§ Emphasize the most important, most interesting, or most unusual. Use the five news determinants to make news value decisions. Always consider your audience and what will affect them (consequence) or be of interest to them.
§ Ledes are short: 30 words or less and are usually one sentence. They are meant to get the reader into the story, not to tell the whole story.
§ Attribute information to a source when you can. (Say, “according to” or “said officials” or “in a report from” etc.).
§ Identify the subject (the “who”) by giving title, position, or other identifying information. Ex: Sam Smith, senior class president. The name comes first, the identification comes second.
§ Avoid “when” and “where” ledes unless that aspect IS the newsworthy part of the story.
§ Review the lede types and use what is most appropriate for the story and the audience.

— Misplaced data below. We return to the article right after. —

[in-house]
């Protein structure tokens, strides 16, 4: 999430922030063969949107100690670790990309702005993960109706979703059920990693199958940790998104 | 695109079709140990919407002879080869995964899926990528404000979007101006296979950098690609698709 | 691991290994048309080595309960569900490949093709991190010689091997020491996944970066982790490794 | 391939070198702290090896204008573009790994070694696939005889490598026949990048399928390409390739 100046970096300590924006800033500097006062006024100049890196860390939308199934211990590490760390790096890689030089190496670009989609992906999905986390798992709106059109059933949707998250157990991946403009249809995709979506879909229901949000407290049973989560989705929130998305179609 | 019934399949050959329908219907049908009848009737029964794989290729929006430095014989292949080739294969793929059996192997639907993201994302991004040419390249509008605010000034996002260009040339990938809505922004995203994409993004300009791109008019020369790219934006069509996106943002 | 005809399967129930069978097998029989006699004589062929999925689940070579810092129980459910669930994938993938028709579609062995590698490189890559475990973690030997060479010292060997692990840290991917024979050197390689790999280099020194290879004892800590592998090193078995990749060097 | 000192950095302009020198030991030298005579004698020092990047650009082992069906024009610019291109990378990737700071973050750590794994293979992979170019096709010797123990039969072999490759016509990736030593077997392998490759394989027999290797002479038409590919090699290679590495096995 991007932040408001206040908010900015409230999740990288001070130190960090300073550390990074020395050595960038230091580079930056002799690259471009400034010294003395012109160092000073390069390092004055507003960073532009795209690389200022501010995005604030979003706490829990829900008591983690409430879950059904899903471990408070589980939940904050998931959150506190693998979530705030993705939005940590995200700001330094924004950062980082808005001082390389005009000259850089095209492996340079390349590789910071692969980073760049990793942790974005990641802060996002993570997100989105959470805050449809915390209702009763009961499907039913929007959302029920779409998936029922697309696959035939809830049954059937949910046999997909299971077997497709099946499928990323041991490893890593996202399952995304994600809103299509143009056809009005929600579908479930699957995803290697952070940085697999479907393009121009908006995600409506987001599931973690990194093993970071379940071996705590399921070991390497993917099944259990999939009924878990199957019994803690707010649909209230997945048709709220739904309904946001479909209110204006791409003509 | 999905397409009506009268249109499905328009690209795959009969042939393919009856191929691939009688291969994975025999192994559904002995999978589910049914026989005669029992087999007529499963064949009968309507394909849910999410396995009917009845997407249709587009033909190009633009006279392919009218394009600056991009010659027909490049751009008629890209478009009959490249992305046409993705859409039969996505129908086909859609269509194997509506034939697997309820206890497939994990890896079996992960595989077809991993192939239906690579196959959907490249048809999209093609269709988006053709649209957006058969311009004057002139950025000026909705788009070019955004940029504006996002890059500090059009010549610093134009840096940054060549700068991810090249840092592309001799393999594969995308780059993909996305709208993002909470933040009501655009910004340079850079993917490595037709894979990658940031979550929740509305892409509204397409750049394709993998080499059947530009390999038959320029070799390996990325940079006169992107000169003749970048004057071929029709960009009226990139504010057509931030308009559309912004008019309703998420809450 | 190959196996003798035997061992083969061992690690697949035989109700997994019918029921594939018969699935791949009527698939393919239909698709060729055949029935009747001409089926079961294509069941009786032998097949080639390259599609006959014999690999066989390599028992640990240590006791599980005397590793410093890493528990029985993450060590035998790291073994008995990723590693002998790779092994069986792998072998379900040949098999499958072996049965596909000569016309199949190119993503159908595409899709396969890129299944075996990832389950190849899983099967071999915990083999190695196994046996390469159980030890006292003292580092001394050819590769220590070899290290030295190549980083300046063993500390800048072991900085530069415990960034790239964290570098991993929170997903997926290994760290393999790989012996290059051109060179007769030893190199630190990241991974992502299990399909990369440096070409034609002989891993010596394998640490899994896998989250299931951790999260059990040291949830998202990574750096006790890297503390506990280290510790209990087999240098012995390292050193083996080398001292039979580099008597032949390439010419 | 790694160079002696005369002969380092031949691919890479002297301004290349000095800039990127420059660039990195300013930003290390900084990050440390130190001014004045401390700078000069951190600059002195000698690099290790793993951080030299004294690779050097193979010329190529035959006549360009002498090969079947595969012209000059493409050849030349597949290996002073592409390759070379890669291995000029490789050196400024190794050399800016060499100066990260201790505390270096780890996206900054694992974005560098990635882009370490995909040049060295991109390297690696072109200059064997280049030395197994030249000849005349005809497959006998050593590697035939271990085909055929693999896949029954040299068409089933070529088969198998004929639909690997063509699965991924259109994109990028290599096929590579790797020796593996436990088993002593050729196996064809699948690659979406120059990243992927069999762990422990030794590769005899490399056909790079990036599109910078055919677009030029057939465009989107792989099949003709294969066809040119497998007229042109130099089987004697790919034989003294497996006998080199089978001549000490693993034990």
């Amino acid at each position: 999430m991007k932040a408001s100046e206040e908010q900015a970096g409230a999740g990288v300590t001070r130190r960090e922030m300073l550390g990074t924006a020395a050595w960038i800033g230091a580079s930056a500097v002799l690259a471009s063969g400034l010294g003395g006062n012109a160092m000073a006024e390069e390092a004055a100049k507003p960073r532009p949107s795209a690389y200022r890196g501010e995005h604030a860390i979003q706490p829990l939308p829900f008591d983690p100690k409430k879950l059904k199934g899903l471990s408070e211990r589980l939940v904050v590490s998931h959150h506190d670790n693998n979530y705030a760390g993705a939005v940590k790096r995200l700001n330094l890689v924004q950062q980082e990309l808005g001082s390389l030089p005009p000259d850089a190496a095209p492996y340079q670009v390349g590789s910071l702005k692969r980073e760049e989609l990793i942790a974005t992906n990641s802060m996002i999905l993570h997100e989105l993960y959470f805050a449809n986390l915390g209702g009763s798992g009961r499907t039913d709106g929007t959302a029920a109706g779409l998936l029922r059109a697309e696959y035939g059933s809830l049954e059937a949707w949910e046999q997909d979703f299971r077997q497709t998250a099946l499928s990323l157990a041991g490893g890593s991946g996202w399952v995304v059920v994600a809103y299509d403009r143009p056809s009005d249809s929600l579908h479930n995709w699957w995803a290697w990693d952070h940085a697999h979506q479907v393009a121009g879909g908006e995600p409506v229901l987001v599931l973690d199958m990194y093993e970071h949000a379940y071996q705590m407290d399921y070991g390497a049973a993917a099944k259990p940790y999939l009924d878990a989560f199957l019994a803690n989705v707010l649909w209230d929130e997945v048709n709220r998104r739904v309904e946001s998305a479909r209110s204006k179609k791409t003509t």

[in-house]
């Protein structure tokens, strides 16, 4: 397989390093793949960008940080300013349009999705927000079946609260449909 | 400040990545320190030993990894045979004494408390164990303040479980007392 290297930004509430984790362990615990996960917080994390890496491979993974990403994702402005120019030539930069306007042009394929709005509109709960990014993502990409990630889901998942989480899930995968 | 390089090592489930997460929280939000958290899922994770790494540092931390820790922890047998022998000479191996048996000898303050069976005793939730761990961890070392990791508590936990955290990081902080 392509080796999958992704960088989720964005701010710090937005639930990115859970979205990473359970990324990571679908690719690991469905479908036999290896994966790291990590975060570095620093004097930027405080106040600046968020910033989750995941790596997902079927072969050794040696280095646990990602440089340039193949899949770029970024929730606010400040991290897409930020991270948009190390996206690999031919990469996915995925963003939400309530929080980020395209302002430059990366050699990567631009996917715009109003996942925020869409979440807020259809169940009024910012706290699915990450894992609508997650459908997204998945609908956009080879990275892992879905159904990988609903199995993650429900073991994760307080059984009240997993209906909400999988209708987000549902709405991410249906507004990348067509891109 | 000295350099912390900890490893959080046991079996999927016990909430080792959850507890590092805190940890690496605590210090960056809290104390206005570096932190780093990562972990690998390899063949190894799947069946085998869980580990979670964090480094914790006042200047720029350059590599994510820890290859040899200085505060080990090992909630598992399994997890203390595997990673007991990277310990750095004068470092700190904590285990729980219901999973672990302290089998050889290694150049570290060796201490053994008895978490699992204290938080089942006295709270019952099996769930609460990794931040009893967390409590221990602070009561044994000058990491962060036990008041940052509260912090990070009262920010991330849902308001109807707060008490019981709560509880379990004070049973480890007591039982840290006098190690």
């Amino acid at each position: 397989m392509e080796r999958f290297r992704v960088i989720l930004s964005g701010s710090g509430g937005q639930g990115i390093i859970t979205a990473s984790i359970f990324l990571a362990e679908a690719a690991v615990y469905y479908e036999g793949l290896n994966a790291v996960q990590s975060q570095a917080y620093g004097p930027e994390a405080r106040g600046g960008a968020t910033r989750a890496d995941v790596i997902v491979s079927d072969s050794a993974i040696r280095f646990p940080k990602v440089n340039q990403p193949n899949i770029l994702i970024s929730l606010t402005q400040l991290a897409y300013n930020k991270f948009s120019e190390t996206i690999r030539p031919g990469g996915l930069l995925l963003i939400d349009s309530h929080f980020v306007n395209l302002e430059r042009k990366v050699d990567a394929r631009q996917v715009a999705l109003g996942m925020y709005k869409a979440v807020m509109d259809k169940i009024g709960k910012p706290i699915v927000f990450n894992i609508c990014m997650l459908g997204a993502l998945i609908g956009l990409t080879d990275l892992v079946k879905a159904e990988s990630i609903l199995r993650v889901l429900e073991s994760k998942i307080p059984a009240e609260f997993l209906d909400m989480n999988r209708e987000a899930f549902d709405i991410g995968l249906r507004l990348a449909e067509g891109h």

§ Use inverted pyramid for straight new stories.
§ Use the intro-body-conclusion format for features.
§ Use full name upon first reference and last name only upon subsequent references.
§ Use said/says only.
§ The name goes first, then said/says. Ex: Sam Smith, senior class president said.
§ News paragraphs are short—sometimes only one sentence.
§ Begin new paragraph when you begin with a quote.
§ Use a direct quote by the fourth paragraph.
§ Represent all sides of the story. Don’t rely on one source for information.
§ DO NOT include your opinion. You need to be careful of adjectives that can express opinion.
§ Resources for everything detailed above to spelling, usage, punctuation, abbreviations, numbers, titles etc.
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